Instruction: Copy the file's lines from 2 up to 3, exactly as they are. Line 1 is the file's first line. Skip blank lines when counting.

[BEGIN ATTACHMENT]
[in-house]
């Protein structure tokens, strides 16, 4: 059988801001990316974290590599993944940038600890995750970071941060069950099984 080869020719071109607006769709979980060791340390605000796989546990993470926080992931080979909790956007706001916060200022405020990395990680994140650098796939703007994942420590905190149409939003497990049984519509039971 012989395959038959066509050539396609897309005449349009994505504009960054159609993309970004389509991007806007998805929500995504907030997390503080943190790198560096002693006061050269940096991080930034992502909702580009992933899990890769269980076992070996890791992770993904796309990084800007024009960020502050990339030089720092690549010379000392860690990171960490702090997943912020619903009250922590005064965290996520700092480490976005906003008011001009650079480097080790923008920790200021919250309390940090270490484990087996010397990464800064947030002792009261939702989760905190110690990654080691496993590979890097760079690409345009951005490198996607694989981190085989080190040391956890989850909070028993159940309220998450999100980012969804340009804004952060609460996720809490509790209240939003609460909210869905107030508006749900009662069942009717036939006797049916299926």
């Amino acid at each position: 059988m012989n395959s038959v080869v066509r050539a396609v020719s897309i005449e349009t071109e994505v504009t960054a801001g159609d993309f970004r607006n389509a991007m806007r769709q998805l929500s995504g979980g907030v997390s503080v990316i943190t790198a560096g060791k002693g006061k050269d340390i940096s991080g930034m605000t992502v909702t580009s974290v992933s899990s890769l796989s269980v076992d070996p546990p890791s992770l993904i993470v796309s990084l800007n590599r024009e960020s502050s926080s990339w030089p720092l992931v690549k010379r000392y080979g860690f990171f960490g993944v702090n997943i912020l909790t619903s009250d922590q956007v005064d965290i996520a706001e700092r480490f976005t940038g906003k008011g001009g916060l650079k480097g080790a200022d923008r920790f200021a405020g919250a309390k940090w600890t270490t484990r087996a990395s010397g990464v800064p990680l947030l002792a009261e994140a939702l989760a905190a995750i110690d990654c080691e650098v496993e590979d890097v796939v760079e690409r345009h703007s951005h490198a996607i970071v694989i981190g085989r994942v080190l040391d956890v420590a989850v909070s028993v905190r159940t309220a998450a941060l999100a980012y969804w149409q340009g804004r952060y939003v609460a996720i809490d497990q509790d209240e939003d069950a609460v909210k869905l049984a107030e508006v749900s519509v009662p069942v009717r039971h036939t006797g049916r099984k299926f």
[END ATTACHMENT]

């Protein structure tokens, strides 16, 4: 059988801001990316974290590599993944940038600890995750970071941060069950099984 080869020719071109607006769709979980060791340390605000796989546990993470926080992931080979909790956007706001916060200022405020990395990680994140650098796939703007994942420590905190149409939003497990049984519509039971 012989395959038959066509050539396609897309005449349009994505504009960054159609993309970004389509991007806007998805929500995504907030997390503080943190790198560096002693006061050269940096991080930034992502909702580009992933899990890769269980076992070996890791992770993904796309990084800007024009960020502050990339030089720092690549010379000392860690990171960490702090997943912020619903009250922590005064965290996520700092480490976005906003008011001009650079480097080790923008920790200021919250309390940090270490484990087996010397990464800064947030002792009261939702989760905190110690990654080691496993590979890097760079690409345009951005490198996607694989981190085989080190040391956890989850909070028993159940309220998450999100980012969804340009804004952060609460996720809490509790209240939003609460909210869905107030508006749900009662069942009717036939006797049916299926």
């Amino acid at each position: 059988m012989n395959s038959v080869v066509r050539a396609v020719s897309i005449e349009t071109e994505v504009t960054a801001g159609d993309f970004r607006n389509a991007m806007r769709q998805l929500s995504g979980g907030v997390s503080v990316i943190t790198a560096g060791k002693g006061k050269d340390i940096s991080g930034m605000t992502v909702t580009s974290v992933s899990s890769l796989s269980v076992d070996p546990p890791s992770l993904i993470v796309s990084l800007n590599r024009e960020s502050s926080s990339w030089p720092l992931v690549k010379r000392y080979g860690f990171f960490g993944v702090n997943i912020l909790t619903s009250d922590q956007v005064d965290i996520a706001e700092r480490f976005t940038g906003k008011g001009g916060l650079k480097g080790a200022d923008r920790f200021a405020g919250a309390k940090w600890t270490t484990r087996a990395s010397g990464v800064p990680l947030l002792a009261e994140a939702l989760a905190a995750i110690d990654c080691e650098v496993e590979d890097v796939v760079e690409r345009h703007s951005h490198a996607i970071v694989i981190g085989r994942v080190l040391d956890v420590a989850v909070s028993v905190r159940t309220a998450a941060l999100a980012y969804w149409q340009g804004r952060y939003v609460a996720i809490d497990q509790d209240e939003d069950a609460v909210k869905l049984a107030e508006v749900s519509v009662p069942v009717r039971h036939t006797g049916r099984k299926f």